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Game development is a long and arduous process for big development companies – or so they want you to think! Actually, with mobile VR games taking front and center of VR experiences, and with Jesse Schell of Schell Games (I Expect You To Die) adamant that mobile VR headsets will outnumber the likes of Oculus 4 to 1 in the coming years, it’s a fertile market to get into.
A fertile market that relies more on the idea rather than fancy, complex coding or top-of-the-line graphics. Let us introduce you to a few games to illustrate our point.
#1. Voxel Fly VR
Voxel Fly is an endless flier. That’s right, no more running for us! In this game, you sit in the cockpit of what is definitely not a TIE-fighter (no, copyright lawyers, no!) and fly.
Your route takes you through the longest underground one-way street of the future. And it’s full of flying cars and trucks coming right at you! It’s just like that one Doctor Who episode! You will also be reminded of the Sixth Element. But your task in the game is to avoid hitting any cars or pieces of surrounding architecture.
You might notice that the artwork is extremely stylized. The amount of polygons used in the models of the cars can be counted on your fingers. The textures aren’t too detailed, either. And does the game suffer for it? No, not at all! Cars fly (and sometimes crash with simple physics), music plays and pulse pounds. Couldn’t you make something like that yourself?
#2. Radial G Infinity
Now, Radial G is a true endless runner, in that you’re running away from something. This time, it’s a giant robot that’s gobbling up the road behind you. And you are flying in a mysteriously road-bound spaceship. You can jump between three parallel tracks, collecting orbs for points, dodging robotic minions and always hunting for jump and boost zones.
And it can be played on Cardboard! You control the ship with your head, so you probably want straps on your Cardboard-equivalent. The game isn’t too graphically intensive and its formula is tried and tested. Why not make your own endless runner on Unity or Unreal Engine 4?
This is a conversion of AaaaaAAaaaAAAaaAAAAaAAAAA!!! for cardboard VR users. In this game, you’re in a free fall through some orbital structures. Your goal is to fly through colored gates and touch (not crash into) as many structures as possible. Sounds simple enough!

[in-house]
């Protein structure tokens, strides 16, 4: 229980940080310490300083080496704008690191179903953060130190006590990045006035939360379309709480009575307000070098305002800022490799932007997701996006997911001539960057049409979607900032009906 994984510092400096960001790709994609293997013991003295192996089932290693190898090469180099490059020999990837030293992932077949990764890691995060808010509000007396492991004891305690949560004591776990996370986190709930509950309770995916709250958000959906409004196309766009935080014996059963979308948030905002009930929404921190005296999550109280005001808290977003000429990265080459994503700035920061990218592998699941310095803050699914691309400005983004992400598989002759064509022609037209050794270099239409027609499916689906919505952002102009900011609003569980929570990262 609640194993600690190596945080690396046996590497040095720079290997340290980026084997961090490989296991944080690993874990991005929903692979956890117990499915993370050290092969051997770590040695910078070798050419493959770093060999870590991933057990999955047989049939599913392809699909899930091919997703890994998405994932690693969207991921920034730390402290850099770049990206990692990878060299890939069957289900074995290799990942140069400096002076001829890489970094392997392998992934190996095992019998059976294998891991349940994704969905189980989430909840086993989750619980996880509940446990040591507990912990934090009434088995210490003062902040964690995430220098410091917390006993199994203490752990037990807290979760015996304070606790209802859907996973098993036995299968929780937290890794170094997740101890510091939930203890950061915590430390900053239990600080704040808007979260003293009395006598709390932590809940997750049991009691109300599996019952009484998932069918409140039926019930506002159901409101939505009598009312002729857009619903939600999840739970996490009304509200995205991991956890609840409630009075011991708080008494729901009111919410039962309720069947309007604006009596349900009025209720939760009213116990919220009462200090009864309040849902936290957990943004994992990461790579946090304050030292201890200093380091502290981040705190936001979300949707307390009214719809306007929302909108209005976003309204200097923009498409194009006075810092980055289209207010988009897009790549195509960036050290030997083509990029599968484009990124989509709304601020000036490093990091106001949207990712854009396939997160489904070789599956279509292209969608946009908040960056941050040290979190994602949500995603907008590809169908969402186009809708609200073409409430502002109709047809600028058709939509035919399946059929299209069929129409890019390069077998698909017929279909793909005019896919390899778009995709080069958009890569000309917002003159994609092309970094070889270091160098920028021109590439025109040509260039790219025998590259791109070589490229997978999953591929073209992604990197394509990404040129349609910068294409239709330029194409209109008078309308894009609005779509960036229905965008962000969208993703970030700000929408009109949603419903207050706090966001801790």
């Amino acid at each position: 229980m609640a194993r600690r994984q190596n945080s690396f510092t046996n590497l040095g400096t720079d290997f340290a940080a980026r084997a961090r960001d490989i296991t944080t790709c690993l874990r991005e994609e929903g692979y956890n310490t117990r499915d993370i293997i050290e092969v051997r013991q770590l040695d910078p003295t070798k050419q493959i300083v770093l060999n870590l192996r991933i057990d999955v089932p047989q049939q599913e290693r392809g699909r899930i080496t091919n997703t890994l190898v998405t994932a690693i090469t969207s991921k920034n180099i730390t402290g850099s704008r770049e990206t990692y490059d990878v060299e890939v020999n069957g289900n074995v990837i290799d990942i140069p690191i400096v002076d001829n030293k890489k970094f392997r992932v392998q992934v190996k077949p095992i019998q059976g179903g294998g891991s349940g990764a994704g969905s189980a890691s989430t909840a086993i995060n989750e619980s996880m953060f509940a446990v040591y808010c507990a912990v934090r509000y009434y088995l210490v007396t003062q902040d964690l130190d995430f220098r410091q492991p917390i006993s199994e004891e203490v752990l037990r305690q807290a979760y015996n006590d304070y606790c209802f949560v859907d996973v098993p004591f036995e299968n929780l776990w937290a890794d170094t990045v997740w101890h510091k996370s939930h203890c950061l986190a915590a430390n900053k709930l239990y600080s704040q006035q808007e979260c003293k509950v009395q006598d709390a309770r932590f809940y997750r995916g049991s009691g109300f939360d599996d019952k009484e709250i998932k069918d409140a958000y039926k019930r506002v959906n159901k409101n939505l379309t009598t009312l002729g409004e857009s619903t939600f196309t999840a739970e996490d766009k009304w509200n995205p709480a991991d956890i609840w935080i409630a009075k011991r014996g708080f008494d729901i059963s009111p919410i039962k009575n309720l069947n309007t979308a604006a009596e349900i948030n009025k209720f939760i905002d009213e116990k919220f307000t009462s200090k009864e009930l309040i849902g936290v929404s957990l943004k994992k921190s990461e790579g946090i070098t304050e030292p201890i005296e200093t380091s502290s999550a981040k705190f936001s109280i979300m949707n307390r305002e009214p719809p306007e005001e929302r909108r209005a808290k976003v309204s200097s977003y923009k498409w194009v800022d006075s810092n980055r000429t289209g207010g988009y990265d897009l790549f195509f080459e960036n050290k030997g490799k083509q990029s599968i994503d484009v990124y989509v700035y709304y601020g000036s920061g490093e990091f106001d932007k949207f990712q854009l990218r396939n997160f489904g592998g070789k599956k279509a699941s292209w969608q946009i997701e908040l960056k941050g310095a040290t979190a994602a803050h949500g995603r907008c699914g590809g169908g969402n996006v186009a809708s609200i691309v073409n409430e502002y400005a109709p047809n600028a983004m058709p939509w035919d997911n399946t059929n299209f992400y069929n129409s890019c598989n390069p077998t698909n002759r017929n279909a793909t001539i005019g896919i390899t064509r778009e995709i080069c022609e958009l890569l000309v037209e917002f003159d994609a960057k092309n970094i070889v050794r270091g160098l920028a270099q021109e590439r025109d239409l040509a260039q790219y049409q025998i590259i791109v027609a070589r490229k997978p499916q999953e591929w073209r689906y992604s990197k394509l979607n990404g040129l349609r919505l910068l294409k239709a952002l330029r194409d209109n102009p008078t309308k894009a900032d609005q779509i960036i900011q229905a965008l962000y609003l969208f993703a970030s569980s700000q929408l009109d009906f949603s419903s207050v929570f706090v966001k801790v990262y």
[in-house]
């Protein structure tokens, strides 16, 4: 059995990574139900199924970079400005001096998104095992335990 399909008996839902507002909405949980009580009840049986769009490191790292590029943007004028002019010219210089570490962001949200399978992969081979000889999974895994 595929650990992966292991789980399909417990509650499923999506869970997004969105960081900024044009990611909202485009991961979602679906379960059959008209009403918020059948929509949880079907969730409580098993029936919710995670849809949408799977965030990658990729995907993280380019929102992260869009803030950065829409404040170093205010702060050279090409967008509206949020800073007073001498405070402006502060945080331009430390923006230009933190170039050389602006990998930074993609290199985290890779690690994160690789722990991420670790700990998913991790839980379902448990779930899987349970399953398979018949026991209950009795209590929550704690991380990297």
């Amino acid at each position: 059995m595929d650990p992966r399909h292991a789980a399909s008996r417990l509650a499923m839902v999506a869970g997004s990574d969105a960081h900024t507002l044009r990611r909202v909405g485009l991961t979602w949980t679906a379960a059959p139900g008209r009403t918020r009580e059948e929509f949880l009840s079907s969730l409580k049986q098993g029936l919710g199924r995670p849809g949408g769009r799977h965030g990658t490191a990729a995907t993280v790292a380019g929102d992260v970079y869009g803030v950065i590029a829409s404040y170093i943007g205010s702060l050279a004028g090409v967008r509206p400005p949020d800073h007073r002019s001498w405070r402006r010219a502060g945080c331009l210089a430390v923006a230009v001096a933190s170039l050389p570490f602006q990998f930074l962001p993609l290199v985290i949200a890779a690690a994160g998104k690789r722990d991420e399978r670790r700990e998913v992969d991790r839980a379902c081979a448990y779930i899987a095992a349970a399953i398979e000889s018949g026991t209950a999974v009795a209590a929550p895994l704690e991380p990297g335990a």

Once again, you control your flight with your gaze/head. And the visual part is really simple – there’s no player character model, the structures are very much abstract, and visuals in general reminds us games circa the year 2000. It’s the idea that carries the day!
#4. End Space VR
Now we’re talking! End Space VR is an endless space shooter. You hop into your souped-up space fighter and take on wave upon wave of fighters, frigate and more! You will shoot ships and collect power ups (that restore health and ammo).
You will fight ships with multiple damage locations, shearing turrets and guns off larger vessels as if you were playing Starlancer VR. Your fighter is definitely overpowered in comparison to the enemies, so that’s why you’re facing so many of them!
The game is beautiful when compared to many others on our list. But that’s not that hard to accomplish. Stock 3D model marketplaces like CGTrader have a lot of spaceship models.
A lot of low-polygon spaceship models which are the kind games and especially mobile games need/want the most. The rest of the development process can be accomplished with the help of numerous tutorials that popular and free game engines have.
#5. Protocol Zero
Hey, it’s the year 2000 again! Actually, Protocol Zero only looks that way. It’s a stealth shooter in which you need to navigate a city taking out cameras and guards. It has a peculiar navigation system – in this first person game, you move by selecting pre-set waypoints on the ground. The developers thus avoid the need for actual controllers. Aiming and shooting, this is done with your head, and, as the reviewers note, it’s extremely satisfying.
As we already said, the game looks old. Not retro, just old. But that’s the reality of working with mobile VR. Sure, you can go the EVE: Gunjack route and go full Unreal Engine 4, but that will set your Gear VR on fire. If you want to tap the economical headset (or Cardboard) crowd, you need something less intense. Stock low polygon models are at your service, and as demonstrated by the movement controls, gameplay trumps visuals.
This article covered only 5 games out of hundreds of VR offers out there. Some are much prettier, like the Witness-esque Land’s End. Some are more intricate, like DreadHalls. But all of them should inspire you to create your own games. Don’t code – many of the free game engines (Unreal Engine 4, Cryengine, Blender, Goo Create and so on) support visual programing.
Don’t model – buy models of stock 3D model sites. Just dream, and see that dream first become a design document, and let the document guide that dream into a mobile VR reality.
Let us know how you feel about developing your own games and what challenges you face by commenting below.